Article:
Legacy is on the line this Saturday night when former super-middleweight king challenges light-heavyweight crown-holder Sergey Kovalev, live on HBO PPV. The winner of this super fight from sin city will cement their hall of fame credentials and likely take over the pound-for-pound throne. Several questions linger in what has been rightfully billed as a 50-50 fight between elite level fighters. Matching 30-0 records and top-5 P4P status makes this the best matchup on paper in 2016.
A strong case for victory can be made for either men, but it’s not as simple as a run of the mill boxer vs. puncher dual due to the well-rounded skills each pugilist poses. It’s safe to say that both fighters will be facing their best opposition to date. A few opponents come to mind to compare and contrast in an attempt to split hairs.
Let’s begins with Darnell Boone shall we, a warrior that’s given the top three 175-pounders, including Adonis Stevenson, heaps of trouble. Boone stopped Stevenson, dropped Andre Ward in his 7th pro fight, and gave Sergey Kovalev fits. ‘The Krusher’ tasted the canvas and some think got lucky to leave the ring with a split-decision in his favor. Ward won every round except the 4th, when he was also knocked down and clearly hurt earning him a chinny label over the next few years.
At that stage of his career, Sergey hadn’t gone past the 2nd frame prior to his fight with Boone he was sluggish & very beatable at times. In fact this scribe picked Bernard Hopkins on the strength of that struggle, a video purged of the internet that can’t be seen anywhere. Boone has been quoted as saying he will release that tape post Kovalev/Ward. It should be noted Sergey improved from that adversity and got redemption on Boone via second round knockout.
Carl Froch is worth mentioning because he has a great chin, good jab & aggressive style that Ward was able to greatly limit. Sergey’s footwork and fluid punching sets him apart from the stiffer more upright Froch.
Many harp on Ward’s last outing against Alexander Brand pointing to the fact it did nothing to prepare him for style like Kovalev. While an awkward and craftier Isaac Chilemba fit the bill for Sergey and trainer John David Jackson to develop a game plan against Ward. An easy to agree premise doesn’t hold enough weight to count towards Saturday’s outcome. Let’s be honest Kovalev didn’t perform up to his high standards anyway. Plus, Ward’s amateur and pro experience combined with work ethic between training camps is more than enough preparation. The rust caused by inactivity should be gone after 4 1/2 camps and 3 bouts since returning in the summer of 2015.
Sticking with this theme, Bernard Hopkins has a few similarities to Andre Ward and Kov dominated Bhop from the onset. Like Hopkins, Ward sets traps and is not afraid to toe the line of legal tactics on the inside. However, Ward has much faster hand/foot speed and not to mention fresher than the legend of longevity, Bernard Hopkins.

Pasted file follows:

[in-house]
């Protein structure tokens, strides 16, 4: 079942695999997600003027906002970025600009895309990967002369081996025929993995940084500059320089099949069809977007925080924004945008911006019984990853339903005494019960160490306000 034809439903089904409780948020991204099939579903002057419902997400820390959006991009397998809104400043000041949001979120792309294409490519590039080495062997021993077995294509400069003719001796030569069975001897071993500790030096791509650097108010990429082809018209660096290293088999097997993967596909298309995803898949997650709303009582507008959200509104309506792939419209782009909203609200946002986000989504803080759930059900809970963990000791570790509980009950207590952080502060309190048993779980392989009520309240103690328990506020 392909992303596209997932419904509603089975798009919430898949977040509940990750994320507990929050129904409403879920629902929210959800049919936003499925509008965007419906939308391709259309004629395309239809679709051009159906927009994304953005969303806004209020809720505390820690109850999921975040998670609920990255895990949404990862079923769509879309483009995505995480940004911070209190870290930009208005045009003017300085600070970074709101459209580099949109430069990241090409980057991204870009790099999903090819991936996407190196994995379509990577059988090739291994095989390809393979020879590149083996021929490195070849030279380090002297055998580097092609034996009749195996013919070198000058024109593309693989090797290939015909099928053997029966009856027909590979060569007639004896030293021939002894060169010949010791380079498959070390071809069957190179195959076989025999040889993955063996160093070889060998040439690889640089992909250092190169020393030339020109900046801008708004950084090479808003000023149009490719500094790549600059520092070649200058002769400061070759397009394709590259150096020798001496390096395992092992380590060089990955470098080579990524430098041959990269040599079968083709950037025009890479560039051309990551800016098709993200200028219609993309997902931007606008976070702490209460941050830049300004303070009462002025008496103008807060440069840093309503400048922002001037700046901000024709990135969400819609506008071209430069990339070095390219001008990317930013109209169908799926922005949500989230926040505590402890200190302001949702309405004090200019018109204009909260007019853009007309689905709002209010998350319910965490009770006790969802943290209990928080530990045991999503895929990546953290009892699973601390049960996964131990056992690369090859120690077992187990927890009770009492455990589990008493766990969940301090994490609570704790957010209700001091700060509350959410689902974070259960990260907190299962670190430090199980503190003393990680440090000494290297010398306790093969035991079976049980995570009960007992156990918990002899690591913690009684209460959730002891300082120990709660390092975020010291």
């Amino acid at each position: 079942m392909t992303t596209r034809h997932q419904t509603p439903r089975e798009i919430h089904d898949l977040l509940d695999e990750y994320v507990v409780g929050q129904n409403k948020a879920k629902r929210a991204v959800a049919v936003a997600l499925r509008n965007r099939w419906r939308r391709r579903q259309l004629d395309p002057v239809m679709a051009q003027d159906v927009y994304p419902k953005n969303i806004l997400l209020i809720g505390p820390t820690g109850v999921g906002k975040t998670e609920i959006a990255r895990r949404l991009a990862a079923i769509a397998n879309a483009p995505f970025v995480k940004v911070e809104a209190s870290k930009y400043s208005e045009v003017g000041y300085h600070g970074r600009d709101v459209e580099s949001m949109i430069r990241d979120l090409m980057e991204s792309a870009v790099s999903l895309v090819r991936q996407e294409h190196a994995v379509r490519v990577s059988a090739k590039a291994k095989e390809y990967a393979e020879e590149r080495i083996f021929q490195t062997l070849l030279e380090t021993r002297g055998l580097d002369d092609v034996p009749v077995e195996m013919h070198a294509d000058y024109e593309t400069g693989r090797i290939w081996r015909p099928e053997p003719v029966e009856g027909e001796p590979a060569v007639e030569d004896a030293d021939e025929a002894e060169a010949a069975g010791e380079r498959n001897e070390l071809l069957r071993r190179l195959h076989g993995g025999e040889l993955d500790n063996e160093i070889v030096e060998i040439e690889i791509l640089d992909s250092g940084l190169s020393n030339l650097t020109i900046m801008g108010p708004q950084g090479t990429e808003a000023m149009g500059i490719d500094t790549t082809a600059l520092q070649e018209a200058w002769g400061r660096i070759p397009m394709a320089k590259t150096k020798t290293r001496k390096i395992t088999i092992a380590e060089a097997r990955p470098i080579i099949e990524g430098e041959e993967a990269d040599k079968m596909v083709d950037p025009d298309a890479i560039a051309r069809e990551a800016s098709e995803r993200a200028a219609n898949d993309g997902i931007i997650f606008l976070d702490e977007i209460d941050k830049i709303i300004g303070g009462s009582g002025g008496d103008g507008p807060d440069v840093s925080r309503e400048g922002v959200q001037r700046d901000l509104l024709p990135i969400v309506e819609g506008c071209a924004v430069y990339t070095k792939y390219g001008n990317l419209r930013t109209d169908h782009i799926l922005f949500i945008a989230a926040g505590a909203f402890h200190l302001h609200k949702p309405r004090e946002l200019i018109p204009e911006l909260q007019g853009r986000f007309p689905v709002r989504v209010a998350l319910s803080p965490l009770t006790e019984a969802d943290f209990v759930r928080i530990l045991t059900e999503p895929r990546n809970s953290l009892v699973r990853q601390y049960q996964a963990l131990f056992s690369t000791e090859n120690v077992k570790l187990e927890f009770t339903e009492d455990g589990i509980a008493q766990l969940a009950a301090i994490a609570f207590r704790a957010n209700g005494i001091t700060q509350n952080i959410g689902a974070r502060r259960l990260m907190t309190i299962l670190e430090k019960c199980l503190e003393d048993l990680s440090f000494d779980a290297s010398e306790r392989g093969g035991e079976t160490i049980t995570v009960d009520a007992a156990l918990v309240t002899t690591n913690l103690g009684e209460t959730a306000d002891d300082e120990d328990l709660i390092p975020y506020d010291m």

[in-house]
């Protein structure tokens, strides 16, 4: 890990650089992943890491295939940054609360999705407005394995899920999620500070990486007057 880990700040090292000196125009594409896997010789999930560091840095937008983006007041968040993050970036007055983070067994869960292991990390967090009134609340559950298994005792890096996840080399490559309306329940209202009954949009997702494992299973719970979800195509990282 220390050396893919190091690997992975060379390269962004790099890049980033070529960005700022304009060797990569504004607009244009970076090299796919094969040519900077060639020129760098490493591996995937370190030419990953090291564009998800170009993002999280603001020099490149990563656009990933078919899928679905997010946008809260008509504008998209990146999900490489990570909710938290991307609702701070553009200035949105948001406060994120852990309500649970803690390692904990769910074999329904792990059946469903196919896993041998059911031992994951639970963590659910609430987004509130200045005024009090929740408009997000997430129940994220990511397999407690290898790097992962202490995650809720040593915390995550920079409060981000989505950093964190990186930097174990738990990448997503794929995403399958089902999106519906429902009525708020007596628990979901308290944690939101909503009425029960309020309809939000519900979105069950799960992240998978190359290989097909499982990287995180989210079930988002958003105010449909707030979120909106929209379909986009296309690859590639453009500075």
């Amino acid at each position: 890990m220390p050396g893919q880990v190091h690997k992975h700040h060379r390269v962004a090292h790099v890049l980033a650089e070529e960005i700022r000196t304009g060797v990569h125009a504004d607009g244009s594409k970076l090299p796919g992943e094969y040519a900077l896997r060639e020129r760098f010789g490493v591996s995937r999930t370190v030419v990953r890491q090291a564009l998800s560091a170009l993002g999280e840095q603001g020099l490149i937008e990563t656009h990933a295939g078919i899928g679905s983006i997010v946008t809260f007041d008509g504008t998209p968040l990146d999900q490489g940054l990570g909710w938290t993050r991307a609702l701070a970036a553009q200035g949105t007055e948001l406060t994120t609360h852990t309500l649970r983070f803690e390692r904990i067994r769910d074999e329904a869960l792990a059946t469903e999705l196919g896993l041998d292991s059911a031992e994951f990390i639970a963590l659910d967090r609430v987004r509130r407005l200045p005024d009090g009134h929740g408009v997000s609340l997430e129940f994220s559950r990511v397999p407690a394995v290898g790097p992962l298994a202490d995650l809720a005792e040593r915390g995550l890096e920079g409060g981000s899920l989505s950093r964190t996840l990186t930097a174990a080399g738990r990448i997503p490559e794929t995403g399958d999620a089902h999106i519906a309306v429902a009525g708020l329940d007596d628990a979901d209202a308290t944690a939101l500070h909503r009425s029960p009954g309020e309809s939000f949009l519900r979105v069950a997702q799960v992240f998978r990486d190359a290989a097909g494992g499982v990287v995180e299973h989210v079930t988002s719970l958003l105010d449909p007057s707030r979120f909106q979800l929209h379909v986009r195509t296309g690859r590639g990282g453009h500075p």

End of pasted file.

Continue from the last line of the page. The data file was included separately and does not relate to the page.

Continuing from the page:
The jab will be of great importance for Kovalev as he applies smart pressure to create holes in Ward’s defense. At times he should double the jab in order to land his potent right hand. Andre’s jab is more versatile to the head and body and thrown at different angles. A steady stick will help keep Kovalev from just walking in and force Sergey to reset his offense.
On the interior Ward’s body of work using short punches, head position, and ability to clinch is more evident on tape than Kovalev. A knockdown or knock out is remotely possible the most likely candidate of course is Kovalev. For that to happen it will be probably come in the first 3 or 4 rounds when Ward is in still in measurement mode. At minimum ‘The Krusher’ must hurt or buzz Ward, if at a possible early to keep him favoring a defense posture.
If he is able to penetrate Ward’s guard on a somewhat regular basis, he will begin to wear Ward down and win this contest.
Sergey must have the workrate advantage as he attempts to cut off the ring and trap Ward on the ropes. If the Russian native is unable to put chinks in Andre’s armor at the midway-point frustration sets in and the 168-lb Super Six champion will have already adapted. Once Ward, a 2004 Gold Medalist, dictates the real estate & controls the pace, like he has in the vast majority of career rounds, it will be curtains.
This should be a highly-competitive prize fight, and even if there is a clear winner it will be won by earning each and every round. In elite versus elite matchups history tells us the more talented overall boxer will find a path to victory which will likely come with some rough spots. No, this is not 5 years ago, but if Ward hasn’t left a significant amount of his ability on the shelf, he should win 7 clear enough rounds.
My official prediction is Andre Ward by Majority Decision.
Written by Chris Carlson Host of The Rope A Dope Radio Podcast at blogtalkradio.com/ropeadoperadio or Subscribe on iTunes. Follow on Twitter @RopeADopeRadio.
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